The last eighteen months have been a long and arduous period for all of us. The experience of Minnesota homesteaded and black metal musician Austin Lunn aka Panopticon was clearly no exception to this brutal horizontalization of human experience over the past year and a half. For proof of this, we can look to his latest album, ...And Again Into The Light. It is dedicated to his family, for their warmth and patience with him over the last several months, with a portion of the proceeds reportedly going to those suffering from mental illness. I think this is an admission that characterizes much of this new album, an experience that conveys a sense of vulnerability and an open reconciliation with one’s faults not often seen in metal, let alone black metal.
...And Again Into The Light see a return to his Austin’s championed synthesis of black metal and American folk- aspects of his sound that were curiously separated on his previous effort, the massive double album The Scars of Man on the Once Nameless Wilderness. His sound is fully integrated again on his most recent album though, and for the better, I would say. These two defining chains of his aesthetic link together in an economical way, allowing for natural pockets to form in each, which the other can then naturally backfill. It’s a partnership in constant negotiation with itself, sure, but one in which you can hardly argue with the results.
“The Embers At Dawn,” “Her Golden Laughter Echoes” and the opening title song, are the most embellished folk tracks on the album- constructed as a kind of winsome, electric bluegrass. The constituent assemblage of foothill edifices that form the through-line these quieter moments dovetails beautifully with the more desegregated and dyspeptic tracks, like the cold-burning forest fire of “Dead Loons,” and magnificent, iron-knuckled, Darkthrone ‘n roll of the closer “Know Hope.” Taken on the whole, the ...And Again Into The Light has a narrative character to it, one that uses the alternating passages of Austin’s sound to guide you through an elaboration on the themes he wishes to explore, illuminating the tug of war that rages at the heart of lingering trauma or a crisis of the ego.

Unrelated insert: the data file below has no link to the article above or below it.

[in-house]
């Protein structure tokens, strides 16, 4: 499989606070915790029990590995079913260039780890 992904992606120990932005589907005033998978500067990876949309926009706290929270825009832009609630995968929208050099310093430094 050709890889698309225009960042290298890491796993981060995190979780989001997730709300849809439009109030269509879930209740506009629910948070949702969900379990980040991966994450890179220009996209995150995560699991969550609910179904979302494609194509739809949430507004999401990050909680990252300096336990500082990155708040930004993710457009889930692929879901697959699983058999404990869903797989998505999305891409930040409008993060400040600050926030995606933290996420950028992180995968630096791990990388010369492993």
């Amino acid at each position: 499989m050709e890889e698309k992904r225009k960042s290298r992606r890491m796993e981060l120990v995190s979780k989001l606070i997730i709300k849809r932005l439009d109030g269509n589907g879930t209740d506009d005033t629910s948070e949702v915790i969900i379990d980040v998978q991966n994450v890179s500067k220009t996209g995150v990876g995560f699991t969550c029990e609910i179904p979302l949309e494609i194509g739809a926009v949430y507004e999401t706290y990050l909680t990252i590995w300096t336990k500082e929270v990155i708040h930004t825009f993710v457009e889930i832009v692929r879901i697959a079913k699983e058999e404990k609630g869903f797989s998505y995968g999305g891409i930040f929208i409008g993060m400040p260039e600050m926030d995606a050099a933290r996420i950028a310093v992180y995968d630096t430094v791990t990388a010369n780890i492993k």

The final track “Know Hope” is the most explicit chronicle of the story that Austin wishes to tell, for reason of its title, but also because of the way that its muscular grooves and gnashing chords find themselves downshifting into tremolo passages of ambient pain, only to pass through a strait of buoyant string arrangments, to come out the other side collected and tranquil. It’s a pattern that repeats itself in multiple places throughout the album, but which finds its zenith in this closing chapter. This rhythm of suffering rolling over into understanding and reflection, and from there an open calm, is a lot like the cycles and relapses and reconstitution that occur when someone finds themselves in a state of mental distress. Finding their way out is a slow process of easing themselves out of the pit they have dug, a process that is sometimes only possible with the guiding presence of a loved one acting as a lifeline, leading them to the summit. There are faulters, and backslides, of course, and even once that person has climbed out of one hole, they’re likely to fall into another, or the same, just as quickly. But with every cycle, it becomes that much easier to find their way back the next time they fall. Provided that they can find the strength inside themselves to embrace the love and hope that has been offered them, and upon receiving this gift, muster the resolve to return it. There is no telling how many times someone will have to find their way back to the light, but there will always be a trail to follow back if they wish to return to it.
Image courtesy of Panopticon.